(IMIS) will support the first missions to the moon, starting in
2024 with NASA missions, which plan to rely on a commercial space communication service.
This includes a
science mission to the far end of the Moon, and a human exploration
mission to the south pole of the Moon, both happening in 2024. The science mission to the
far end will
require the use of a satellite relay in Moon orbit given the mission
location. In addition to telemetry support, a low delay connection is desired to support
command. The human exploration mission requires high throughput from lunar
surface in support for video for Extra Vehicular Activities (EVA) which are expected.
Phase One - More LEO, beginning Moon economy and Mars kick-off [2031-2040]
In this phase, the Commercial Interplanetary Network will continue providing support for the
will provide support for more Moon missions and the first commercial endeavors on the Moon
related to the
Moon economy, and will
kick off its expansion to Mars as exploration plans solidifies. During this decade, we expect a
build out of
high-gain ground antennas
capable of reaching Moon and Mars in single configuration. We also expect the first Optical
to communicate to LEO and Moon.
- LEO Economy: In addition to the existing radio links, optical communications
deliver higher throughput to the LEO stations. We expect commercial space optical
(such as those provided by BridgeComm) will be available to expand the network. Optical
will be the foundation of the space optical network for high throughput non-critical
communications, due to its higher dependency on weather conditions. We also expect
service providers to continue enhancing their constellations by starting to introduce
optical capabilities during this decade.
- Moon Economy: As the economy on the Moon demands for better communications,
satellite capabilities will be enhanced with additional satellites in non-stationary orbit,
with direct to Earth connectivity as well as using the stationary satellite as a relay.
Towards the end
of this phase we also expect enhanced surface capabilities with the first commercial,
optical and RF commercial Moon-station, with support to direct-to-Earth as well as using the
- Mars: Commercial deep space ground station services to support missions to
this phase, through new high-gain RF antennas that will be the foundation to deep
space radio support.
- Additional capabilities: The Interplanetary network will extend the support
to support Mars (MarsNet) as well as the introduction of Cognitive capabilities
for automatic setup, security, reliability and reconfiguration, simplifying the management
of the Interplanetary Internet.
Phase Two - LEO Growth, Moon Consolidation and Mars Foundations [2040-2050]
In this phase, LEO will be an established market and still growing, we will see the first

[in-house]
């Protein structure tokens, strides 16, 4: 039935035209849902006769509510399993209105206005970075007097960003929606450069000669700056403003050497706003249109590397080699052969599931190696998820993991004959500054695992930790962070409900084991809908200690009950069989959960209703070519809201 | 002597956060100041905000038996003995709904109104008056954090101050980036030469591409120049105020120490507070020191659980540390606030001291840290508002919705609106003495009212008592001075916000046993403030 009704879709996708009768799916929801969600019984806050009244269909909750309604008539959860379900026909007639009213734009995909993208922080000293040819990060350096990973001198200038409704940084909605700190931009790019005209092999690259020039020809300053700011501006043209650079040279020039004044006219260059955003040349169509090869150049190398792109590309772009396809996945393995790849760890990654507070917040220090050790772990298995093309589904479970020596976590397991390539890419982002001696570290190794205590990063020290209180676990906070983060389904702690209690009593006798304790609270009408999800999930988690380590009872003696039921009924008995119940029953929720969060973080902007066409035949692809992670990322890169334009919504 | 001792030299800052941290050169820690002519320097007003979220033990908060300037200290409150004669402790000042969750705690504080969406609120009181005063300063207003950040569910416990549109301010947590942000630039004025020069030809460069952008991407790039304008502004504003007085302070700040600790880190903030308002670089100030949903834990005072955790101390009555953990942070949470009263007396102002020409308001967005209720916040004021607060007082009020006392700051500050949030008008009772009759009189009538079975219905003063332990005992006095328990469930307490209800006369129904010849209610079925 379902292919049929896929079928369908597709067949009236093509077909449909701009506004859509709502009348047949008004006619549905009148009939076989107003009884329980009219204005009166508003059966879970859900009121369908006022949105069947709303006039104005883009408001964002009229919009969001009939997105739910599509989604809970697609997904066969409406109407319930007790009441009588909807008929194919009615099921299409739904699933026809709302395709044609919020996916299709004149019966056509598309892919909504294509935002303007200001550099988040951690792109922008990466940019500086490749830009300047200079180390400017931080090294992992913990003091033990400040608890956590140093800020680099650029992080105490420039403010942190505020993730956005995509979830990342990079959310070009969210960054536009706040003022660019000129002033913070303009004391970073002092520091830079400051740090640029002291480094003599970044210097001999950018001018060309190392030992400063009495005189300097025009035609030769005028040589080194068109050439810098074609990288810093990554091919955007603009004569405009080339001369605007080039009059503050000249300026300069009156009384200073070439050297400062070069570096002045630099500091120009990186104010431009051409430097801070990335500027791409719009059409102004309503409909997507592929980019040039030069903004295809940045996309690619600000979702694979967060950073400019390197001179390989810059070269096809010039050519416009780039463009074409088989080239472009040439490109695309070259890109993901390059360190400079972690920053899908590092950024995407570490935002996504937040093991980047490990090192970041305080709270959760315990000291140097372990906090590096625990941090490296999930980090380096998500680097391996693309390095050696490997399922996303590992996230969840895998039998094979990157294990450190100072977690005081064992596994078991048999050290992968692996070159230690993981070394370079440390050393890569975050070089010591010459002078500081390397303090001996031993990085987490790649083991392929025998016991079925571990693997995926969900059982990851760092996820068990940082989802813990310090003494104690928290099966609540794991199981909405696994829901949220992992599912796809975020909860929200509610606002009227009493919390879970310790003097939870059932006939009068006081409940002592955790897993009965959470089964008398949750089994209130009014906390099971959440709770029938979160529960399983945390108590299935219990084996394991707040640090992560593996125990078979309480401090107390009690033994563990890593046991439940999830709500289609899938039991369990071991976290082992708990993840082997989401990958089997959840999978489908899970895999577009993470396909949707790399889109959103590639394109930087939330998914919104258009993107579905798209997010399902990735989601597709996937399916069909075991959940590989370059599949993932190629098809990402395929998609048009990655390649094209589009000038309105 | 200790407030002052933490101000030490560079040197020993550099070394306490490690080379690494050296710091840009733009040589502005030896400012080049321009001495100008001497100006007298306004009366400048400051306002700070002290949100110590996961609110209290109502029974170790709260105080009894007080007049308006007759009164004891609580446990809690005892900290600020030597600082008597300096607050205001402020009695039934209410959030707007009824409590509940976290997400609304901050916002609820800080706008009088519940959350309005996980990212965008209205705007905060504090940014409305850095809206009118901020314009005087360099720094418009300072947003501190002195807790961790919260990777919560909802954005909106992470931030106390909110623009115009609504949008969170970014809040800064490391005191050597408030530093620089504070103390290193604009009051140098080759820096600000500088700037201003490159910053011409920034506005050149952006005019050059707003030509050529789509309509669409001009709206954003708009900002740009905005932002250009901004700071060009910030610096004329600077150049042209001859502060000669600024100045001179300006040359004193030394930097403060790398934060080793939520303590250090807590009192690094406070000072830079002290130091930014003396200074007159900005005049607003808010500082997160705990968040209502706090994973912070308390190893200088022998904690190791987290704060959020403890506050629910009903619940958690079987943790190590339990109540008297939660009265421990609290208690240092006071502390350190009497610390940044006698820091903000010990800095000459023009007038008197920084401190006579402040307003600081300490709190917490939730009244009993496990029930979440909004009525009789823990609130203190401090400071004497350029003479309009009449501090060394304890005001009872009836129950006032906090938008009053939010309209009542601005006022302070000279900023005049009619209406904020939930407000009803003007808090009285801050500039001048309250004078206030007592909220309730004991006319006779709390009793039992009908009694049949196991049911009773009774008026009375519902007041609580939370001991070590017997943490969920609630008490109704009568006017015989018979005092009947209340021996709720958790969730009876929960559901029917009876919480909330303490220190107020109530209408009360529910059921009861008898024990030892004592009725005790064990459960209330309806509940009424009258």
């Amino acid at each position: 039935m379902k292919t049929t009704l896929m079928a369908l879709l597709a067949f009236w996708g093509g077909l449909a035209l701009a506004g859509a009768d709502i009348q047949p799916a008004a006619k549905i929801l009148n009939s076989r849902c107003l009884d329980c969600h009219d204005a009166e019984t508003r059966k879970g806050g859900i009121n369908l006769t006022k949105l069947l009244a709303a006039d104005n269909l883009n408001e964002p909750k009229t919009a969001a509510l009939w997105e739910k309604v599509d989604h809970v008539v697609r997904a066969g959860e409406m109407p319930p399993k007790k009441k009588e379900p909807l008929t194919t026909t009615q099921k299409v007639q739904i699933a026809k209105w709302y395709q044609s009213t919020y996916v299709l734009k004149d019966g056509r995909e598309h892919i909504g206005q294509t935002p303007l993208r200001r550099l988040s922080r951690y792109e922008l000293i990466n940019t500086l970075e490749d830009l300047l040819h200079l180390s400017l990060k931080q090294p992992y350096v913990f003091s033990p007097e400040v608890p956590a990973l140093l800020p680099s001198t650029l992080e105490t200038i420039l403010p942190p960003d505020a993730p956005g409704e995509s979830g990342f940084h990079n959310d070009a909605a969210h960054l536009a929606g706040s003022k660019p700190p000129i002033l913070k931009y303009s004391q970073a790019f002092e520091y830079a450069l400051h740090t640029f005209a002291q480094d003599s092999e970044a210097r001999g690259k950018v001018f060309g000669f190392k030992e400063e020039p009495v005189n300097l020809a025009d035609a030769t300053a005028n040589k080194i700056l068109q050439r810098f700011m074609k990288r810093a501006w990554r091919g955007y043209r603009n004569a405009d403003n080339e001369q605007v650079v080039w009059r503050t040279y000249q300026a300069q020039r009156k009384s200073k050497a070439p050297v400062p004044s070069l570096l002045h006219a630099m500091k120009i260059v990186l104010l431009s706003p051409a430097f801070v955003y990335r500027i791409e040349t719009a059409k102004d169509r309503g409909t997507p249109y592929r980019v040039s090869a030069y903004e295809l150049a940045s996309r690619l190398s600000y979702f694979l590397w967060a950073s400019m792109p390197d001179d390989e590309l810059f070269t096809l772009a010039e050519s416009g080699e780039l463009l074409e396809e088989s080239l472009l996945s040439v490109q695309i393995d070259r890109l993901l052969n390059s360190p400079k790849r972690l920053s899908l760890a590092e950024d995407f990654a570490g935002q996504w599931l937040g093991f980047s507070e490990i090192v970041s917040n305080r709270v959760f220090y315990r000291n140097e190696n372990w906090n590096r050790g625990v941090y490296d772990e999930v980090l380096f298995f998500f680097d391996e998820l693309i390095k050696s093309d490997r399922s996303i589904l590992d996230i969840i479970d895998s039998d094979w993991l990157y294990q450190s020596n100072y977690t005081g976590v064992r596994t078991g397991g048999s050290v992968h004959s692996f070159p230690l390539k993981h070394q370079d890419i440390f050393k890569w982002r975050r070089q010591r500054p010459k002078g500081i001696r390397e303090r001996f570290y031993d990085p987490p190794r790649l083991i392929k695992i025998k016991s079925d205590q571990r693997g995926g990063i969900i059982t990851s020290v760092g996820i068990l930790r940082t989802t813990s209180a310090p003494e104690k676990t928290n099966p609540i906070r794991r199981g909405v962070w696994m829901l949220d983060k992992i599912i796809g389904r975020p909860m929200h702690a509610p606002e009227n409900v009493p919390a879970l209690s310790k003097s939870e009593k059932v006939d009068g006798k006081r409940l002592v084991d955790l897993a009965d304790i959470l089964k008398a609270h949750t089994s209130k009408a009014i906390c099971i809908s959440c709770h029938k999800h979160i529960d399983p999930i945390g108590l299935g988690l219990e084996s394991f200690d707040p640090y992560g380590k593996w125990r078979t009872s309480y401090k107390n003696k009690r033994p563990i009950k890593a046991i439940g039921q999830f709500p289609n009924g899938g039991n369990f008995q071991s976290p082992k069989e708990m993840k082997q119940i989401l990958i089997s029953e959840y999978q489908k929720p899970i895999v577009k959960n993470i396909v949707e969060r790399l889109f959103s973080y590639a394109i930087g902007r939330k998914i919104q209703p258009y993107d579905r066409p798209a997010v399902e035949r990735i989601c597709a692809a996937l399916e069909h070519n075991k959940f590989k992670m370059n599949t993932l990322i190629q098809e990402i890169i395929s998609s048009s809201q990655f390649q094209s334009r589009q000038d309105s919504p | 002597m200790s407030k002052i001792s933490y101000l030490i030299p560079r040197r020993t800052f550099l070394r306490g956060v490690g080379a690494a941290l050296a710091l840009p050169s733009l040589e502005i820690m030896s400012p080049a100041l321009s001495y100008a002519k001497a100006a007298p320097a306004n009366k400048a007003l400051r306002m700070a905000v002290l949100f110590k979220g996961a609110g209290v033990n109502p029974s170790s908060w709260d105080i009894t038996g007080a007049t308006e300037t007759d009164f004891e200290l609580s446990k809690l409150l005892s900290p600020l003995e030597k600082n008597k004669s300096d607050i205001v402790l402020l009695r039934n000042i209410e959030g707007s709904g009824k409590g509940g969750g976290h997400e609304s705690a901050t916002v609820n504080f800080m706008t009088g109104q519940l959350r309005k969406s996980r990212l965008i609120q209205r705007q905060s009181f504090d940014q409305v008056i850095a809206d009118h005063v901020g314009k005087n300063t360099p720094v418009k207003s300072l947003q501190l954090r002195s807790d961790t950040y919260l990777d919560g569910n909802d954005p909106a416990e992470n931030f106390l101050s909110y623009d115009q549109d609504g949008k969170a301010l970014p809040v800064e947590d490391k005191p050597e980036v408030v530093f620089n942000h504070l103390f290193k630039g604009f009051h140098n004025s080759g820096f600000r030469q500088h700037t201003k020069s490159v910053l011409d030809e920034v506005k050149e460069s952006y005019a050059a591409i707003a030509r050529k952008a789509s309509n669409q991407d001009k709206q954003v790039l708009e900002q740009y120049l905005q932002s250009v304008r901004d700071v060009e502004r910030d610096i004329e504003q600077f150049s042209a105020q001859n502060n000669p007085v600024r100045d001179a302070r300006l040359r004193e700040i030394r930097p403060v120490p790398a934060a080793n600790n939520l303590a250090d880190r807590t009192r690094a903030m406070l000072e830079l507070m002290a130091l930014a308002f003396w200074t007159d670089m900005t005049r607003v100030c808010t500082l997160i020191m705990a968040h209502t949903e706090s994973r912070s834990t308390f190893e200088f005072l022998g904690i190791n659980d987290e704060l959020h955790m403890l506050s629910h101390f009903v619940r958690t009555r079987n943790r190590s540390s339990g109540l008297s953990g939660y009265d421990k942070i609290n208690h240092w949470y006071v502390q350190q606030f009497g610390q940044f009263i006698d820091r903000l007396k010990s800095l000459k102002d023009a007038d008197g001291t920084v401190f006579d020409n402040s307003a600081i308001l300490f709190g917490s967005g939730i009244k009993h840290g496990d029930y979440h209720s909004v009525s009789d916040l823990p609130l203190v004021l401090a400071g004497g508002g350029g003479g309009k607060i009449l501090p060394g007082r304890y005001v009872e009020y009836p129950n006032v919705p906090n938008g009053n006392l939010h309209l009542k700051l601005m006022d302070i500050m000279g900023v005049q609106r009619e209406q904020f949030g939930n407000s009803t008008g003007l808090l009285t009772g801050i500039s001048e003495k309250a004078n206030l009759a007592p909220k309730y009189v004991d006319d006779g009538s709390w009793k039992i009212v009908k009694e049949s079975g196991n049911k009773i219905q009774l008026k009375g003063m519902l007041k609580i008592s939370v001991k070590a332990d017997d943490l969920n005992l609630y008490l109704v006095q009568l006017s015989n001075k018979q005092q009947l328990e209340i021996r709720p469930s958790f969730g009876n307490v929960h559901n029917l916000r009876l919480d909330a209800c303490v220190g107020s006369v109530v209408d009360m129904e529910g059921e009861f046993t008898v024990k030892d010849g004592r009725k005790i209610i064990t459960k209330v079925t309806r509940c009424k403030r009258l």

settlements for commercial operations, and more activity in Mars. By the start of this
phase the Interplanetary Internet will be well established in LEO and Moon, and will provide
support for Mars.
- For LEO, we expect earth link-like speed, as we expect full data centers and larger
in LEO stations. For that inter-station optical links must be required. Radio
Frequency will continue operating both as backup and as links for critical operations (e.g.
- For Moon, we expect a complete Moon High-speed optical+RF satellite constellation to
delivering Gigabit per second speeds between Moon’s settlement(s) and Earth, also supporting
a Moon Wide Area Network through Moon ground station services.
- For Mars, we expect the first commercial satellites for communications based on RF and
configuration is still to be determined, depending on Space Agency and commercial
concrete plans and requirements.
- Networking capabilities will be fully cognitive by then, allowing for additional network
and autonomy, for example reconfiguring automatically for distress support and
other emergency situations.
Phase Three+ - LEO maturity, Moon Growth, Mars Foundations, and deeper space economy sprouts
During this period, we will see a continuous enhancement of the network capabilities in LEO and
Mars, due to the non-changing challenge that distance imposes, we expect a
slow, gradual growth of the economy, and networking and communications capabilities will
accordingly, e.g. by completing coverage via a satellite constellation and the first Mars
Ground station with optical and RF capabilities. We will likely see the first commercial
Mars using commercial ground stations (in array configuration) supporting communications
to Titan (and beyond). Extending our reach beyond Mars will heavily depend on the speed of
space economy. In terms of networking, network intelligence will reach peak
intelligence to perform traffic management as well as self-maintenance as required. During this
may see the irruption of quantum communications, which may represent a new
generation of physical and link layer devices, that although are optical-based, would represent
change in the lower layers of communications (modulation/encoding).
A commercial Interplanetary Internet blueprint.
This work was performed by team SPATIAM as part of ActInSpace 2020 international innovation
(French Space Agency) and supported by
(European Space Agency), for challenge "
you See me?
" sponsored by
. Team SPATIAM was named winner of the local US edition, and a global finalist out of 543